Object-based programming in C

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Embedded developers abandon C++ in droves. According to the 2007 survey published in the ESD magazine, the C++ use declined by one-third compared to year before, which was offset by an equal rise in popularity of C—the only viable alternative in embedded.

Even though the last year was most dramatic, the trend has been actually continuing for a number of years. This couldn’t go unnoticed by UML tool vendors, who desparately have been trying to cater to C programmers. For example, you can check out the DDJ article “UML for C Programmers” (which seems to be pretty exact re-print of the Embedded Systems Conference paper “UML for C-Based Embedded Systems“). To my surprise, nether this article, nor the ESC class mention any well-known techniques of mapping objects and classes to C. I’m sure that it is not what UML vendors like. After all, UML is crippled without objects. (The only real meat remaining are state machines.) But I suppose that the marketing departments of I-Logix/Telelogic have done their homework. Apparently embedded developers don’t like to hear about objects anymore.

I find this really disturbing. It seems that “object” and (pardon my language) “class” are becoming dirty words in the embedded circles. C++ decline is one thing. But abandoning objects is a different story. Aren’t we throwing out the baby with the bath water?

One would assume that the 21st-century software developers have objects in their bones and everyone knows how to program with objects in any language, including C. Apparently increasing number of us don’t know that object technology is a way of design, not the use of any particular language or tool. Most design and implementation techniques now associated with C++, Smalltalk, or Java, actually long predate these languages.

So here is how you implement a Point class in C (a Point that you can put on a screen):

typedef struct PointTag {
    int16_t x; /* x-coordinate */
    int16_t y; /* y-coordinate */
} Point;

void Point_ctor(Point *me, int16_t x, int16_t y) {
    me->x = x;
    me->y = y;

void Point_move(Point *me, int16_t dx, int16_t dy) {
    me->x += dx;
    me->y += dy;

int16_t Point_dist(Point const *me, Point const *other) {
    int16_t dx = me->x – other->x;
    int16_t dy = me->y – other->y;
    return (int16_t)sqrt(dx*dx + dy*dy);
. . .

/* example of using Point objects */
    Point foo, bar, tar; /* multiple instances of Point */
    int16_t dist;
    Point_ctor(&foo, 0, 0);
    Point_ctor(&bar, 1, 1);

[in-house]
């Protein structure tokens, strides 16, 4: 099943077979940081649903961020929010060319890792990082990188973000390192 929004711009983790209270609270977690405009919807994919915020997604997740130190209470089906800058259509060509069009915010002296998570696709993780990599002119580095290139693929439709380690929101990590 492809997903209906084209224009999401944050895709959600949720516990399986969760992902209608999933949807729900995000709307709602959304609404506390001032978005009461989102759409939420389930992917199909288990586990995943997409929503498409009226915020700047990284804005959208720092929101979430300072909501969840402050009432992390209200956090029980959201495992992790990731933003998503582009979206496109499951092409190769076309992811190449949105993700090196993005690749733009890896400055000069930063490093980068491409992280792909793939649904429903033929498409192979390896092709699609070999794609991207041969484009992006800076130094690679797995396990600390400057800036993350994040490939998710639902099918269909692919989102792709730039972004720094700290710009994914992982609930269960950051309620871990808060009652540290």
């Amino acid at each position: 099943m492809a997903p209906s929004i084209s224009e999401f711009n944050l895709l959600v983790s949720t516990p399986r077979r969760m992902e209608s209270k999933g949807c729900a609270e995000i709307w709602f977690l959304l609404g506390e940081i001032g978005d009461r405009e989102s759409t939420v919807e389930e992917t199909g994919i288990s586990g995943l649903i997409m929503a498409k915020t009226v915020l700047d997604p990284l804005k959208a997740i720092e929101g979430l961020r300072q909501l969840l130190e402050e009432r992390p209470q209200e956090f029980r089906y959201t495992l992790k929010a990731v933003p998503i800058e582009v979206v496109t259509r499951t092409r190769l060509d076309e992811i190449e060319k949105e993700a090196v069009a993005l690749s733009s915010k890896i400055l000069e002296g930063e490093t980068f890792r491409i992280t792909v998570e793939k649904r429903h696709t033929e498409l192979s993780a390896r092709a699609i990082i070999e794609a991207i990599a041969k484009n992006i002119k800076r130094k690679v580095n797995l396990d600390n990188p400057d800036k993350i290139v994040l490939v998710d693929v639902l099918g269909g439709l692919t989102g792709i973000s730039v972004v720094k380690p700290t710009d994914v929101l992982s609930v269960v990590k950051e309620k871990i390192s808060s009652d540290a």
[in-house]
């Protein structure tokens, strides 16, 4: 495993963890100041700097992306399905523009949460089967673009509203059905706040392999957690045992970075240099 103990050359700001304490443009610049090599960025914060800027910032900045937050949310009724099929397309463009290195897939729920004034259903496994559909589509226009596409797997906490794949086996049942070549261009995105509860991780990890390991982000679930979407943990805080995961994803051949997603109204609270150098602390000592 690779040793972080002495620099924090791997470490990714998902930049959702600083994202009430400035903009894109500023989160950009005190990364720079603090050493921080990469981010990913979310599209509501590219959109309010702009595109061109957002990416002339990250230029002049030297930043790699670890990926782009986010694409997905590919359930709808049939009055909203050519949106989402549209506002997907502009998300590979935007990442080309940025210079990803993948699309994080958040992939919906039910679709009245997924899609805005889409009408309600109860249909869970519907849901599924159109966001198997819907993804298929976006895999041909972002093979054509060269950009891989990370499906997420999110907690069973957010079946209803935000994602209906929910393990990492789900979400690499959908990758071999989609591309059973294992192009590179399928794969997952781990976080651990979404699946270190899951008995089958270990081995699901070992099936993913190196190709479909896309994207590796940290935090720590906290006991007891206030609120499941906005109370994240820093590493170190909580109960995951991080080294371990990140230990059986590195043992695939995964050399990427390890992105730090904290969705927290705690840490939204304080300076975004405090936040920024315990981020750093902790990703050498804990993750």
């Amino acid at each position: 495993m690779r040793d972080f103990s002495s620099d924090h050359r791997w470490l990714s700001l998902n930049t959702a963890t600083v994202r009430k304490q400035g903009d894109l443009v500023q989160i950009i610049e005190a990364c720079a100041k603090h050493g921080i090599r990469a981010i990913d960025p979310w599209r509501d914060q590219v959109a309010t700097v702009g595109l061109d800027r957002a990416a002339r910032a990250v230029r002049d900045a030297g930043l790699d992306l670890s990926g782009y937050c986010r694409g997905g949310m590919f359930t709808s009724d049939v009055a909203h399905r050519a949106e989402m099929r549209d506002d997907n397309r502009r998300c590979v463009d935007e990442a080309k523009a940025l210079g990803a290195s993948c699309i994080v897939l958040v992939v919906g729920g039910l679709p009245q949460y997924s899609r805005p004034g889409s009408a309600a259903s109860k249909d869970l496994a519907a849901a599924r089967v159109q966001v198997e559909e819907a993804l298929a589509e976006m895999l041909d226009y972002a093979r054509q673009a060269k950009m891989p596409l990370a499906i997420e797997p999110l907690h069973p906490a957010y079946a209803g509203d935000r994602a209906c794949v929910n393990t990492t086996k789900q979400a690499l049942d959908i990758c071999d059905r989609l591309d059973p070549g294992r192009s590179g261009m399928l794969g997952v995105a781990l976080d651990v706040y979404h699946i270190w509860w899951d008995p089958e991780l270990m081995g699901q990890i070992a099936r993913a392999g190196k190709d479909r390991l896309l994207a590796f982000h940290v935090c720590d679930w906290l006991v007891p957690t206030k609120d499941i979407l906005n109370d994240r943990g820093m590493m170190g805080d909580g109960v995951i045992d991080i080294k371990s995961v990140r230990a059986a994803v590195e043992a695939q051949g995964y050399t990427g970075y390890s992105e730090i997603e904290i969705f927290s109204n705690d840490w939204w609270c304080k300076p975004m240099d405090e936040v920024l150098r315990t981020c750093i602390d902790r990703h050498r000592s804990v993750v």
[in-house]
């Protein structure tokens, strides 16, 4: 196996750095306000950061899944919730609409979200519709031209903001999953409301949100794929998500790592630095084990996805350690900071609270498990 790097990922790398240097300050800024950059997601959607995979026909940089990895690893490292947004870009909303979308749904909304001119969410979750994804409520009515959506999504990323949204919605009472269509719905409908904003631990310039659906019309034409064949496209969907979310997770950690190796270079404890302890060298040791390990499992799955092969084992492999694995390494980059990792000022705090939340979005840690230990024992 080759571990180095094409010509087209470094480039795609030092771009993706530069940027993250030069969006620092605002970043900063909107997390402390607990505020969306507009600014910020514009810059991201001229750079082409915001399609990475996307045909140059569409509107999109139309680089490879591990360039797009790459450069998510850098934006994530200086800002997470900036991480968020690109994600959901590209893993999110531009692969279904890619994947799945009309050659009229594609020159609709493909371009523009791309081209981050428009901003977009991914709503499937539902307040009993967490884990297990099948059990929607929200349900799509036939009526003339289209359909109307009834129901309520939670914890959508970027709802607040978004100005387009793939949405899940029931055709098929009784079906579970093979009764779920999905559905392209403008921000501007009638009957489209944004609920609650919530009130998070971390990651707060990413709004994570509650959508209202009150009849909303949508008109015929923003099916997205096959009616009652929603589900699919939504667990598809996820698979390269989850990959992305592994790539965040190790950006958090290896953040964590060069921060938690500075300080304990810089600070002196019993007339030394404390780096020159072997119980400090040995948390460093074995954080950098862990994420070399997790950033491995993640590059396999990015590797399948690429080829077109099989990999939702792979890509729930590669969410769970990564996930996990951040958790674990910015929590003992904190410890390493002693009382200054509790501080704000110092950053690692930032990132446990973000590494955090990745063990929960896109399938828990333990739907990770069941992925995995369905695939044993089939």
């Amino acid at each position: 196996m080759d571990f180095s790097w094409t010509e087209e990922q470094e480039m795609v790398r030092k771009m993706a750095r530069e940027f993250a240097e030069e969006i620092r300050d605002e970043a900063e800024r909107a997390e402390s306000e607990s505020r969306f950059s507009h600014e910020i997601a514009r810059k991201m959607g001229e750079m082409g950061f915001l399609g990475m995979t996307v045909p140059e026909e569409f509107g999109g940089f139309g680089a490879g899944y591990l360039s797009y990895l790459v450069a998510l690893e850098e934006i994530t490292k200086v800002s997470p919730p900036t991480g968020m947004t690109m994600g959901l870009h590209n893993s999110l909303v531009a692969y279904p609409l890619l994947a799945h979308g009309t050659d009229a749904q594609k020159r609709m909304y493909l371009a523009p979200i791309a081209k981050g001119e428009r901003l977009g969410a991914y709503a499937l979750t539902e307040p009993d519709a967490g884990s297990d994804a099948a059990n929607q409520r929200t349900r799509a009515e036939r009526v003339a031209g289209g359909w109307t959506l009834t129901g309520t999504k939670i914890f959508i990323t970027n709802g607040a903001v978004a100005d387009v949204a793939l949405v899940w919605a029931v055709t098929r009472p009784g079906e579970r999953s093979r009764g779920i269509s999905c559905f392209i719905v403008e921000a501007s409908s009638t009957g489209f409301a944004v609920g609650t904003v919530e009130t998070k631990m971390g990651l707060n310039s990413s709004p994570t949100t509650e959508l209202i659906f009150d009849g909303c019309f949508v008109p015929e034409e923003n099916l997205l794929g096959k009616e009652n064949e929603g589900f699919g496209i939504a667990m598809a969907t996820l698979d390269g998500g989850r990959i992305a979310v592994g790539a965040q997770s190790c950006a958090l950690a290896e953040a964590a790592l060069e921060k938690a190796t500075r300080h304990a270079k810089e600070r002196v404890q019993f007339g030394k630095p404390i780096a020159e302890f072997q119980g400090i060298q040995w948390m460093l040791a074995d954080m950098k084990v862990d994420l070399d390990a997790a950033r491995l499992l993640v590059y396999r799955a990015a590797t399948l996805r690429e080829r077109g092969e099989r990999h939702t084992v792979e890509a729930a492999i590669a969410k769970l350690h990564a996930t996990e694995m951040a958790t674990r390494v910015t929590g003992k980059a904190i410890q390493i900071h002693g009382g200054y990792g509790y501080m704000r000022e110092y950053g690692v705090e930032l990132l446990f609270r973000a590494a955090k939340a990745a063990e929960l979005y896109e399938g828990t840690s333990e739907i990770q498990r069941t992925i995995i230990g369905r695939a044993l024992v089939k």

Point_ctor(&tar, -1, 2);
    dist = Point_dist(&foo, &bar);
    Point_move(&tar, 2, 4);
    dist = Point_dist(&bar, &tar);
    . . .

You can create any number of Point objects as instances of the Point struct. You need to initialize each point with the “constructor” Point_ctor(). You manipulate the Points only through the provided functions, which take the pointer “me” as the first argument. The “me” pointer corresponds directly to the implicit “this” pointer in C++.

Moreover, you can as easily implement single inheritance. Assume for example, that you need to add a color attribute to Points. Instead of developing such a colored-Point from scratch, you can inherit most what’s common from Point and add only what’s different. Here’s how you do it:

typedef struct ColoredPointTag {
    Point super; /* derives from Point */
    uint16_t color; /* 16-bit color */
} ColoredPoint;

void ColoredPoint_ctor(ColoredPoint *me,
         int16_t x, int16_t y, uint16_t color)
    Point_ctor(&me->super, x, y); /* call superclass’ ctor */
    me->color = color;

/* example of using ColoredPoint objects */
    ColoredPoint p1, p2;int16_t dist;
    ColoredPoint_ctor(&p1, 0, 2, RED);

    ColoredPoint_ctor(&p2, 0, 2, BLUE);
    /* re-use inherited function */
    dist = Point_dist((Point *)&p1, (Point *)&p2);

As you can see, you implement inheritance by literally embedding the superclass (Point) as the first member of the subclass (ColoredPoint). Such nesting of structures always aligns the first data member ‘super’ at the beginning of every instance of the derived structure. This alignment is guaranteed by the C standard. Specifically, WG14/N1124 Section says: “… A pointer to a structure object, suitably converted, points to its initial member. There may be unnamed padding within a structure object, but not at its beginning”. This alignment lets you treat a pointer to the derived ColoredPoint struct as a pointer to the Point base struct. All this is legal, portable, and blessed by the Standard.

With this arrangement, you can always safely pass a pointer to ColoredPoint to any C function that expects a pointer to Point. Consequently, all functions designed for the Point structure are automatically available to the ColoredPoint structure. They are all inherited.

There is really nothing to it.


8 Responses